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Frantic as a cardiograph scratching out the lines, Day 103: Hard Time (volume 1) #12

Every day this year, I will be examining the first pages of random comics. This month I will be doing theme weeks (more or less), with each week devoted to a single writer. This pseudo-week: Steve Gerber. Today’s page is from Hard Time (volume 1) #12, which was published by DC and is cover dated March 2005. Enjoy!

That's not wacky at all!

Technically, the first page of almost every issue of Hard Time is a recap page, but I hope you’ll forgive me if I skip those. Hard Time, for those who didn’t read my post about it, is Gerber and Brian Hurtt’s strange comic about a teenager who inexplicably gets sentenced to 50 years in prison for a crime in which his guilt was circumstantial at best. He has some kind of “spirit-force” inside him that allows his consciousness to wander the world (plus do other things), and this issue, the final issue in the first “season” of the book (it was relaunched with a new #1 that lasted only seven issues), gets into what the “Khe-Chara” is, and that’s what this first page is all about.

Gerber gives us a fairly standard “alien intervention” origin for the Khe-Chara – three beings land in Mesopotamia in 6000 BC and offer them a gift of knowledge, which leads to a Golden Age. Gerber gets the dates completely wrong – Mesopotamia already supported agriculture and had domesticated animals for almost two thousand years by 6000 BC, so the people would not have been as “unsophisticated” as he claims here – but whatever (they were brewing beer in the region around this time – how unsophisticated could they be?). The point is that the aliens gave the stupid humans knowledge, and the group’s neighbors didn’t like it.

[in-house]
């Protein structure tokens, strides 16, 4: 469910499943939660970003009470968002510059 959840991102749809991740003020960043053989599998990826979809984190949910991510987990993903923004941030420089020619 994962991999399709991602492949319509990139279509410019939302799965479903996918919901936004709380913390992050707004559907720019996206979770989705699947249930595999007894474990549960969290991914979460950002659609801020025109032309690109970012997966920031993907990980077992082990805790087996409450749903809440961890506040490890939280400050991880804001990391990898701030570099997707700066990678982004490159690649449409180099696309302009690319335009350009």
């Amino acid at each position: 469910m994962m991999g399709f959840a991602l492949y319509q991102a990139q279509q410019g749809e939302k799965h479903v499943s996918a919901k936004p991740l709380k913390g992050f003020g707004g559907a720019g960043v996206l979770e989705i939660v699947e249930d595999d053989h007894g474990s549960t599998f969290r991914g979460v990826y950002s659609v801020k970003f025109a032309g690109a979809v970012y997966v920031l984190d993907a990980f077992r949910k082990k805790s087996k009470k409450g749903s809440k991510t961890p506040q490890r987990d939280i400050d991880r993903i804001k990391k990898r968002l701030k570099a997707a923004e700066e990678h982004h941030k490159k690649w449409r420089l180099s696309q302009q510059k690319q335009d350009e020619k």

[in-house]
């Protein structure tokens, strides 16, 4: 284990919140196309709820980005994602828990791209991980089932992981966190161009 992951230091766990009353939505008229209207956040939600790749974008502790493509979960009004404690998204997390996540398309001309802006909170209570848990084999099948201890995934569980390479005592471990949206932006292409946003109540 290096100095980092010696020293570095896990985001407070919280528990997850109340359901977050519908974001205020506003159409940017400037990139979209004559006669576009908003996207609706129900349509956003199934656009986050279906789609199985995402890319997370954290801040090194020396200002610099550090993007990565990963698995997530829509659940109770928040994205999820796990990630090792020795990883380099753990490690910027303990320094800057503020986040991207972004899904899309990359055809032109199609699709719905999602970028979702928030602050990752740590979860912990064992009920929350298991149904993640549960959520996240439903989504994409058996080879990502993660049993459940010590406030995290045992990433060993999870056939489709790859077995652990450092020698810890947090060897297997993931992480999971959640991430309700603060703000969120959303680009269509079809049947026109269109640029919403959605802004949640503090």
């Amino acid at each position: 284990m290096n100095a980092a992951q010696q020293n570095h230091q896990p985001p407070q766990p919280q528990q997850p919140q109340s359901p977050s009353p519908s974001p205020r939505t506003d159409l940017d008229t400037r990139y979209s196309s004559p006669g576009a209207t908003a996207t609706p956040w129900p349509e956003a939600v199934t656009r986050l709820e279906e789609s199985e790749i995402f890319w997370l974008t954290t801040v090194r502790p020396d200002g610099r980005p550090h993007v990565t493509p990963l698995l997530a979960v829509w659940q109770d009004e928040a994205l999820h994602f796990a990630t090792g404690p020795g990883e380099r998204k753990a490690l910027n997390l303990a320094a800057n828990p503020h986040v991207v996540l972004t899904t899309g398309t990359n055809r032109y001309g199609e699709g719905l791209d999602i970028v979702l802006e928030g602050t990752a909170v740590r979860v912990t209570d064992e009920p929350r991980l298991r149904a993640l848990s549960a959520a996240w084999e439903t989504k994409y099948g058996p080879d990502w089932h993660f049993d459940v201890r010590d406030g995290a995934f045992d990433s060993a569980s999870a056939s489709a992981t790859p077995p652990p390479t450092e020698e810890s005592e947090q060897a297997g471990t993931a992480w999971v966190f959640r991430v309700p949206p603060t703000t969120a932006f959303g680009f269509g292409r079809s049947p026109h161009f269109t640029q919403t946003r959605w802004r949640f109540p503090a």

The heavy lifting on this page is done by Hurtt and the colorist, vaguely referred to as “Wildstorm,” which I assume means Wildstorm FX, who colored a lot of books for DC during this time period. Hurtt makes the Nibroni nice and vague, even though they’re humanoid, and you’ll note how in the first three panels, he keeps them on the left side, drawing our eye from them to the poor human schmucks that they’re helping. In the fourth panel, they still dominate the scene, but Hurtt places them directly underneath the third panel, keeping the continuity of the scene. The final panel is interesting because of the placement of the envious neighbors – Hurtt would repeat their placement on the next page, after the “Yu’usha” have become prosperous thanks to the Nibronis’ intervention. The coloring is very nice, too – blue and yellow, of course, being part of the foundations of comics coloring, but also showing the dichotomy between the magnificent Nibroni and the schlubs living in their own shit. It doesn’t appear that the Yu’usha have even discovered fire yet, so they’re blue because they’re lit by the glorious spaceship hovering above them. It’s a wonderfully colored page, and it sets up the second page, where the blue is replaced by earth tones of the Golden Age of the Yu’usha. Put together, the two pages push against each other very nicely. Even without it, this is a well done page.

Gerber never got to finish Hard Time the way it deserved, but it’s still a cool comic book. I recommend tracking it down, even though I think this first page does a pretty good job making it intriguing! Despite the clichés, it’s a nice page.

Next: The other writer who received the most votes! I have a lot more of his comics, so I’ll have a wider selection. Dang, that kind of makes it harder. I won’t waste time checking out the archives, but that doesn’t mean you can’t!

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